… I got asked that question again, that well meaning question divorced women typically get from close friends and family (and nosy strangers too) concerned for her well being…
Don’t you want to get remarried?
Depending on my mood my answer ranges from of course I do to hell no or, more often than not, mind you’re own damn business.
What I find interesting is that almost always their reply to my response is to try so-and-so online dating site. Because you can buy anything off the internet, hadn’t I heard?
Then there’s this back and forth about the merits of dating online, I share some personal horror stories, we have a laugh, and hopefully the well meaning individual has the good grace to change the subject.
Unfortunately sometimes they do not.
Even when I tell them I don’t think it’s prudent for single women who have children to be dating.at.all. Still they press on.
They tell me I deserve to be happy and that I cannot be a good mother if I am unhappy and that I deserve (that word again) to do something for myself.
First of all my happiness does not, and should not, depend on the presence of a man in my life. I had a man in my life once and we were perfectly unhappy, thank you very much. The mere presence of a man is no assurance of happiness; just ask any miserably married individual or women who settled just for the sake of not being alone. Don’t you see how objectifying that is to other individual, whose sole purpose has now become your happiness? Secondly, how dare you assume I’m unhappy.
Also my happiness does not effect my parenting. You sound like a person whose never willingly sacrificed anything for the sake of another when you say stupid shit like that. Parents go without all the time for their children, happily so I might add.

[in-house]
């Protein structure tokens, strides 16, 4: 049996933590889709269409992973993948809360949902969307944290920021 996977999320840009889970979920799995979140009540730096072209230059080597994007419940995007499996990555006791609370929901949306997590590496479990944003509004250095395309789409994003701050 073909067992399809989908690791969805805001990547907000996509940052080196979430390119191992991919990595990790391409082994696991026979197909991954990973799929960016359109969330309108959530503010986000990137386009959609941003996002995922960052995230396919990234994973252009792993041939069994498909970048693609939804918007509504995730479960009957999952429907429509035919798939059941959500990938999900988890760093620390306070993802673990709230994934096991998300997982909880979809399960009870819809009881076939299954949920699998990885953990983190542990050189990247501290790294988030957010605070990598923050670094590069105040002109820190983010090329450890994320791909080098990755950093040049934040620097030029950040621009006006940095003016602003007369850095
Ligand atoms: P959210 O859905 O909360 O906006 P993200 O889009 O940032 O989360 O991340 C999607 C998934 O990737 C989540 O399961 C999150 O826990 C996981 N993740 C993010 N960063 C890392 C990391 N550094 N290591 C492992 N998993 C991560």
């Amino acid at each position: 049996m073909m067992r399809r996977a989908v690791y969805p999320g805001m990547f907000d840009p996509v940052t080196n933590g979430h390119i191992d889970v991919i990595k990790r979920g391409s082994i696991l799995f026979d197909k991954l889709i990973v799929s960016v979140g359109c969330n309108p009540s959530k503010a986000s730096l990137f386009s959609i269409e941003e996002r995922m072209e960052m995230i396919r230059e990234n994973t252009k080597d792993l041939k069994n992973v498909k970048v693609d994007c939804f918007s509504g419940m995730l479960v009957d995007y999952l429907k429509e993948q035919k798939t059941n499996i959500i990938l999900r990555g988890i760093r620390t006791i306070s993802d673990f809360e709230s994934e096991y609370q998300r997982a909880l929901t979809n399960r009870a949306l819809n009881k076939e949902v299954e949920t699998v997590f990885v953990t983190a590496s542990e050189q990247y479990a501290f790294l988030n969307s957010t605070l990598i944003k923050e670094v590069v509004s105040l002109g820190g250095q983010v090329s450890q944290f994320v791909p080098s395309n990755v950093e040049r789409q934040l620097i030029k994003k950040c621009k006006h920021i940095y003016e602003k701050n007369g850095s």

And are you implying that the millions of people living with depression are shitty parents, cause that’s what it sounds like. Or maybe you mean that in order to be a good parent I should have only one range of emotions, happiness.
And for the last time, I do not deserve happiness. No one does. I am not entitled to happiness. I am not entitled to anything. Feeling like I deserve or am entitled to happiness has the opposite effect on achieving happiness because we start viewing everything and everyone who inconveniences us an impediment to said deserved happiness.
Would you say you deserve anger? You deserve sadness? You deserve fear? No? Than why in the world would you assume you deserve happiness? Because happiness makes us feel good and any other feeling contrary to feeling good is just an annoying byproduct of our humanity? It makes no sense.
It sounds pathologically needy to say we deserve happiness.
Which brings me to the most important reason I haven’t had a date in two years on purpose. You say my son is the very reason I should be dating. I say my son is the very reason I shouldn’t.
You say he should have a father. Yes he should, and he does already. His father has just elected to not be in his life. Even if I went out tomorrow and found a suitable “replacement”, nothing will change the fact that his own biological father has decided to neglect his responsibilities. You grossly underestimate the role of fatherhood by making the suggestion that I should just go out and find a replacement.
And what of safety? Not to imply that I don’t trust men, I just don’t trust any stranger from online. Especially strangers who send me emails offering to take my son fishing or be that manly influence in his life. I suppose some poor overburdened woman might find these solicitations attractive but I found them utterly creepy.
But by all means, let me risk my own’s son safety so I can be free to seek after my deserved happiness and, you know, be a better mother.
Really if I could get people to stop saying just one thing to me, and to other women as well, it would be that line about deserving happiness and that happy moms make better moms.
Happiness, as an emotion, is as unreliable as infatuation or lust, those early stages of courtship. I would never suggest any person base their decision making on something as arbitrary as happiness. What makes you happy now (a new romance) may not in six months time.